Having travelled across the world, from the midst of Mexico’s drug cartels to the core of human trafficking networks in the Balkans, Paul realised that law enforcement looks at these problems too much from the legal standpoint, waiting for permission to act. Criminals cannot hide completely. They leave tracks and we can keep up with them if we are fast enough and use local networks, backed by technology and shared databases to follow the money. If law enforcement is not ready for this change, he figured investigative journalists could be the catalyst in defining and mainstreaming the 21st century skill set for investigating crime and corruption.
In the system of fighting organized crime and corruption, Paul is redefining and strengthening two key roles: investigating and exposing crime; and fostering law enforcement. He connects and breeds a new generation of global investigative journalists and engages programmers, data scientists and librarians to develop and feed the technological infrastructure with data necessary to follow the money and expose crime. In doing so, he empowers citizens to pursue their own investigations and pushes for changes in the law enforcement practices.
Paul modelled the Organized Crime and Corruption Reporting Project (OCCRP) using insights from his investigations on how cross-border criminal networks are organised. Thus, he built a collaborative community of 400 investigative journalists spread across Europe, Africa, Asia and Latin America that is bigger, more effective and efficient and ultimately, more global. To counter the diverse journalistic standards in various parts of the world, since 2007 he has been investing in developing local talent and has instilled a more collaborative, professional, multicultural and cross-sectorial work culture, which is now pollinating the entire sector. In addition to providing journalists with financial resources to undertake great cross-border investigations, he offers them a free support platform to make their work more efficient and faster, access to OCCRP editors, translators, programmers, researchers, commercial databases, safe online spaces and tailored technological innovations. Moreover, journalists are provided with professional training, including physical safety and cyber security courses and media insurance.
From his own experience, Paul knew that often public data is not always easily accessible or cheap. Yet, it is the main ingredient of an investigation. This is why he engaged hundreds of professionals with complementary skills such as programmers, researchers, lawyers and data scientists to gather large open databases, connect them and develop open global infrastructure and provide tech support. Paul has also already involved 50 librarians from the American Librarians Association to support in analyzing enormous amounts of information. Knowing that the force of his solution lies in making it available for everyone, to enable all citizens to conduct their own investigations, OCCRP tech team is also creating new technologies and tools. For example, the Investigative Dashboard (ID) is a global research tool which allows everyone to look for data about companies, leaks, trials. ID has 65 Million database records, over 6 million searchable text documents including government company registries, land and asset records and litigation in national and international courts. ID only contains publicly available data useful for the initial phase of the investigative process, being followed by editing, fact-checking, discussing with lawyers. Data only becomes valuable together with the whole investigative process and not just by itself and they have developed in-house security manuals.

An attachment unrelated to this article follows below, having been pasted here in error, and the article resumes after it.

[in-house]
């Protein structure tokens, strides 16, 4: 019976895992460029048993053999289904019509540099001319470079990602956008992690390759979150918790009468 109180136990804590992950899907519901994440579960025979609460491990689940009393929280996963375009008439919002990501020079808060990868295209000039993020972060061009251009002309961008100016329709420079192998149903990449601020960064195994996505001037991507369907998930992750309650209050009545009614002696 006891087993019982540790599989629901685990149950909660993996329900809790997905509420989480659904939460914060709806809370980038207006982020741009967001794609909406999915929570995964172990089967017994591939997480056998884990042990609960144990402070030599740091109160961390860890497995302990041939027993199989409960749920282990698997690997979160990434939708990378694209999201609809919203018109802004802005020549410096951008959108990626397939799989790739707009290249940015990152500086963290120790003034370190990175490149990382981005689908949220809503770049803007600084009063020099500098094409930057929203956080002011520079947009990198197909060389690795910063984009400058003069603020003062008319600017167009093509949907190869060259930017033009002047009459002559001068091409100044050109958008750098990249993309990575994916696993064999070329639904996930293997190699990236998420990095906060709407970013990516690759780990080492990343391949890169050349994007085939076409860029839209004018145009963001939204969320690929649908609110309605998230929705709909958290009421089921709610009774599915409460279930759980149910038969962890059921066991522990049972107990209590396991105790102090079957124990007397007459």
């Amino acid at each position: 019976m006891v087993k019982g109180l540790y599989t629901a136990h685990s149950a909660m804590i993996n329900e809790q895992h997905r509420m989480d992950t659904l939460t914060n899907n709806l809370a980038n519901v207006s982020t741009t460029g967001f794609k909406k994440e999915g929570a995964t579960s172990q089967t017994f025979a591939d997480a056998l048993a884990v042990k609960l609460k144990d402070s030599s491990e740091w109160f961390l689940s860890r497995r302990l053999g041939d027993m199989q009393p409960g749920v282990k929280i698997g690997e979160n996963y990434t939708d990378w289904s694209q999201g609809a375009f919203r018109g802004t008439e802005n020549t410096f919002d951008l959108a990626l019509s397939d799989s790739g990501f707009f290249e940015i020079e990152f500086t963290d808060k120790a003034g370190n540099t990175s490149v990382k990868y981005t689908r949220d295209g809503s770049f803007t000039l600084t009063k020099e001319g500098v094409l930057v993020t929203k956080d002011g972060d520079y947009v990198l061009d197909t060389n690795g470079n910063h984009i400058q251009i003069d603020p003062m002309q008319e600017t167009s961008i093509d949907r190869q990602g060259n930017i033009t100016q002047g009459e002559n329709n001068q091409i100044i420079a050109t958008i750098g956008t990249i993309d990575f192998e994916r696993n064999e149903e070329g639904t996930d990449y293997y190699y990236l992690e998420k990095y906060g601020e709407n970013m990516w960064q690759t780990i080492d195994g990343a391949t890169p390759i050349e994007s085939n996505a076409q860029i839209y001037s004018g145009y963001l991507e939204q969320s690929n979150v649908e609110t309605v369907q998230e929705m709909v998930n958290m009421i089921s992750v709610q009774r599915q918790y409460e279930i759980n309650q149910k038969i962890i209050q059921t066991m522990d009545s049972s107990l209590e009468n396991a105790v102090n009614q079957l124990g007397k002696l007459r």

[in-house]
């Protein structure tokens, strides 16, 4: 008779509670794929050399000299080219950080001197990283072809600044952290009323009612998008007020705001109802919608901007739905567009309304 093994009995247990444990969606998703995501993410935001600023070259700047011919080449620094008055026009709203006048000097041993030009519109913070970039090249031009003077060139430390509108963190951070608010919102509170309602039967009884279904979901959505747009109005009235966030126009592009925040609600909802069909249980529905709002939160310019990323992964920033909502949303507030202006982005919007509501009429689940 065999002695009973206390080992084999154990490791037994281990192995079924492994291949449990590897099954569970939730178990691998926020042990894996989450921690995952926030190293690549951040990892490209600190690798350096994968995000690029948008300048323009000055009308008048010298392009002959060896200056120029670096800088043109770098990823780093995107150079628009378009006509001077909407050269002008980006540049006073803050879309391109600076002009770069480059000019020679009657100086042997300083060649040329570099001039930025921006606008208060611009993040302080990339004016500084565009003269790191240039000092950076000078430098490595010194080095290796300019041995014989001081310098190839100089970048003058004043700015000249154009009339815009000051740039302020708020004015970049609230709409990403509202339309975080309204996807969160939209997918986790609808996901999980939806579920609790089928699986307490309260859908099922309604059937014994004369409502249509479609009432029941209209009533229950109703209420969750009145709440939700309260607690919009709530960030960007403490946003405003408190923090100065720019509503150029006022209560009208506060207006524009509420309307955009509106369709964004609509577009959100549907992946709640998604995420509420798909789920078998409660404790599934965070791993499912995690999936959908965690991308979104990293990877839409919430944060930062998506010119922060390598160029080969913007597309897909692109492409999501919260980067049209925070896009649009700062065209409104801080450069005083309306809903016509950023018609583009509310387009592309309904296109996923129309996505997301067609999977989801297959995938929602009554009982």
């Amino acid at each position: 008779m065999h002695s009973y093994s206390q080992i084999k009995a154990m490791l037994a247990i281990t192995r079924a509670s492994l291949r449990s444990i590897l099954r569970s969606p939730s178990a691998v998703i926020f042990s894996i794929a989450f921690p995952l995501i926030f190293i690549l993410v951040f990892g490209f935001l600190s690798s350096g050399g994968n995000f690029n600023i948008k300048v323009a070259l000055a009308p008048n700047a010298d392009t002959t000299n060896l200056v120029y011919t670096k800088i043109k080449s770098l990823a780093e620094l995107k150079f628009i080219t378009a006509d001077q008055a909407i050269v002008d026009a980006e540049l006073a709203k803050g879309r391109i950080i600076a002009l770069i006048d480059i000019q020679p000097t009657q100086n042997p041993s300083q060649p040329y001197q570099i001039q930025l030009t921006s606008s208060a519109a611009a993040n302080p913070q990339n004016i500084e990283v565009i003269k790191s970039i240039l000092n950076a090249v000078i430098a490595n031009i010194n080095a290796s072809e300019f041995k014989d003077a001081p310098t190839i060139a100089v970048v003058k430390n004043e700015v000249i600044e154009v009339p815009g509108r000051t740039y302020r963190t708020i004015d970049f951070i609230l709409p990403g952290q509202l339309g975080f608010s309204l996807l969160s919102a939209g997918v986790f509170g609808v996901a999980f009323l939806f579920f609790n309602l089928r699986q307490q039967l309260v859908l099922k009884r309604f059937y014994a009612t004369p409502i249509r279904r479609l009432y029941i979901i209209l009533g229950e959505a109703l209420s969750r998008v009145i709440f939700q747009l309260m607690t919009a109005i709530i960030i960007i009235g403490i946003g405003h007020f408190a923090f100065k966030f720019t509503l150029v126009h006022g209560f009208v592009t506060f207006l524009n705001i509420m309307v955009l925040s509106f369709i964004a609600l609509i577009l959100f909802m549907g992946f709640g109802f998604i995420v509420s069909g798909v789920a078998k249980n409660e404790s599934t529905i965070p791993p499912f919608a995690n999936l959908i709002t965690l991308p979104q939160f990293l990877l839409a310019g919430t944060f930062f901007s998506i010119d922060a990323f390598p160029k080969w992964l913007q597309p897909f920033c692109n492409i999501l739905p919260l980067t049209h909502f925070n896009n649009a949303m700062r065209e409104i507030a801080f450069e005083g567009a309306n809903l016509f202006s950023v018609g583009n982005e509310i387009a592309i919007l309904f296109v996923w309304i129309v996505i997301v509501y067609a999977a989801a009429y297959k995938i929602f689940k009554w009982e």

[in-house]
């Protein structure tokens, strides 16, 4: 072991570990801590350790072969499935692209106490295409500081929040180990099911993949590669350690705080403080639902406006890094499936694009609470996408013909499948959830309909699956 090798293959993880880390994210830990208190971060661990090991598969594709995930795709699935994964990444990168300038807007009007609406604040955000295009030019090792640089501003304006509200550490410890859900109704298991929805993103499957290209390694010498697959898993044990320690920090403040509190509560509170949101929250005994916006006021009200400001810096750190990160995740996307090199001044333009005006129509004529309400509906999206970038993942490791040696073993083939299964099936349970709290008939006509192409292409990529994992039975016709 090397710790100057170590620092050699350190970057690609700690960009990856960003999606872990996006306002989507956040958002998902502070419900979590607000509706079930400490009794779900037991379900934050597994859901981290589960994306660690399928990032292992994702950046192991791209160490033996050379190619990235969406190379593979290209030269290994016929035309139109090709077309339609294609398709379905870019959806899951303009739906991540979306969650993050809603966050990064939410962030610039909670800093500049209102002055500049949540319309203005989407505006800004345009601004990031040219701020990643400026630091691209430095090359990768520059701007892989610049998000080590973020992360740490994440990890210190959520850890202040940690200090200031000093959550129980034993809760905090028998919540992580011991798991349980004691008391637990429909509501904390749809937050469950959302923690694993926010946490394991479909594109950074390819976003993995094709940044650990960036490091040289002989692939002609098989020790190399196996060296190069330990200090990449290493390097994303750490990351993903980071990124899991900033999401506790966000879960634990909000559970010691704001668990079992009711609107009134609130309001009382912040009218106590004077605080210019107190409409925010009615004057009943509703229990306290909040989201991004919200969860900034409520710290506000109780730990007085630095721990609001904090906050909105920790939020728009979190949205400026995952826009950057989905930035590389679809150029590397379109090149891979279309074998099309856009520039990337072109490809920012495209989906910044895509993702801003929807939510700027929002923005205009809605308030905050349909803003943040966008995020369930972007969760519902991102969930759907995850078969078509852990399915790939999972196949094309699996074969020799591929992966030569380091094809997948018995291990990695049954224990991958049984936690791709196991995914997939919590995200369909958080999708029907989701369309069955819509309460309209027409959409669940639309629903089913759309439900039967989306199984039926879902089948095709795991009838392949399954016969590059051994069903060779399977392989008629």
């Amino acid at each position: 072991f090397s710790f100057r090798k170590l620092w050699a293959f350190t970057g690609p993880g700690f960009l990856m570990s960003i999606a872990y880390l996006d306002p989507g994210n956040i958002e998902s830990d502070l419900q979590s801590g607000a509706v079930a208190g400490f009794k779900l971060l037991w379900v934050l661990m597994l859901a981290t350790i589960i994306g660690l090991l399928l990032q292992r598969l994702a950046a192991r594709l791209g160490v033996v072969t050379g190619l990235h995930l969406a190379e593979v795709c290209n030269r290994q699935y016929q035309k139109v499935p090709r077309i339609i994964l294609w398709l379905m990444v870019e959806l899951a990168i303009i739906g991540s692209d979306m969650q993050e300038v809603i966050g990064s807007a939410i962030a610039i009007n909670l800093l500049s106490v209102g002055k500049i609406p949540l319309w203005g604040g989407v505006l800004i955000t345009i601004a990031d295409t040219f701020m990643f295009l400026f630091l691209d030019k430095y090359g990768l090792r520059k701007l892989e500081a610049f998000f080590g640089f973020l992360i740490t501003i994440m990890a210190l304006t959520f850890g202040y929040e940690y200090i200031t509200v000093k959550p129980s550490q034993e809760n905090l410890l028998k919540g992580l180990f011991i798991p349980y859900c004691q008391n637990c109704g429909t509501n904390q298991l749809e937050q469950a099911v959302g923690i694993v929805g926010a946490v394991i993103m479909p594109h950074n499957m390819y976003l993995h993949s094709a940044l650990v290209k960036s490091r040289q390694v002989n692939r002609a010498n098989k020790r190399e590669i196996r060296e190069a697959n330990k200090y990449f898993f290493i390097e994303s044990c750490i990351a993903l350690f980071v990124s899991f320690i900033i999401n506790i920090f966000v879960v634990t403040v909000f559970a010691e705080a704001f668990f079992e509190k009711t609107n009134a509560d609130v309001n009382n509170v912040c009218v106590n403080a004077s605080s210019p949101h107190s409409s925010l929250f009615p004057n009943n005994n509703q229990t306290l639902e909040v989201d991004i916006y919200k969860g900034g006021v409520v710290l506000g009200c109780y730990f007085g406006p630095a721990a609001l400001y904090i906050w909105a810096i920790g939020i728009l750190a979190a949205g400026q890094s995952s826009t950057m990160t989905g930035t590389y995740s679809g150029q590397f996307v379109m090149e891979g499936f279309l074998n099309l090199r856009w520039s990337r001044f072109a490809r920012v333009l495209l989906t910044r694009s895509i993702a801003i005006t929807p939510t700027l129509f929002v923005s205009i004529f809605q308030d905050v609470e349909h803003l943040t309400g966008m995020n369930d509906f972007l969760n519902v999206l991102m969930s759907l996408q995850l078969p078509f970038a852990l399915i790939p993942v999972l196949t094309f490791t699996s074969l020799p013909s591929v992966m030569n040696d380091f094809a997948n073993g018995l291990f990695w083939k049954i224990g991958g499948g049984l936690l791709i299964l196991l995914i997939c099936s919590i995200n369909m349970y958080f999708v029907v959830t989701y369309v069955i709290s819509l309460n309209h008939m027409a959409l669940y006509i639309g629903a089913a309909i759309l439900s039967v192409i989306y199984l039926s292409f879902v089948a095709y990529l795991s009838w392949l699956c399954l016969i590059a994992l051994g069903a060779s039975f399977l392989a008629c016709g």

As security is a day-to-day concern for OCCRP, they also have other data vaults secured with multiple level encryption accessible only to vetted investigators. To analyze and connect cross-border information faster, Paul also created Visual Investigative Scenarios (VIS), an online data visualization platform where investigators, activists, law enforcement officers and citizens can easily map complex business or crime networks and translate them into simple, universal visual language for the public. To analyse the increasing information available and hundreds of leaks received every day, Paul is working to develop automated processes for pattern recognition and machine learning tools that could surface networks of people and patterns of criminal activities more easily.
Aware of the fact that coordinating journalism with activism increases the impact of their stories, Paul started to work with activists to pressure and even sue governments to increase the amount of data available online (currently about 30%). Since 2017 he developed an alliance with Transparency International called The Global Anti-Corruption Consortia, which ensures that before OCCRP publishes a new investigation, TI sends it to authorities, prepares policy papers and responses to stimulate policymakers' action.
Thanks to OCCRP's partnership with key media outlets such as BBC, The Guardian or Financial Times, their investigations are read by 200 million people and have won over ninety international and local awards, including the Global Shining Light Award or the Daniel Pearl Award. Amongst the more noteworthy journalistic endeavors in recent years, OCCRP’s coordinated efforts led to the releasing of the “Panama Papers”, an unprecedented investigation that revealed the offshore links of some of the globe's most prominent figures.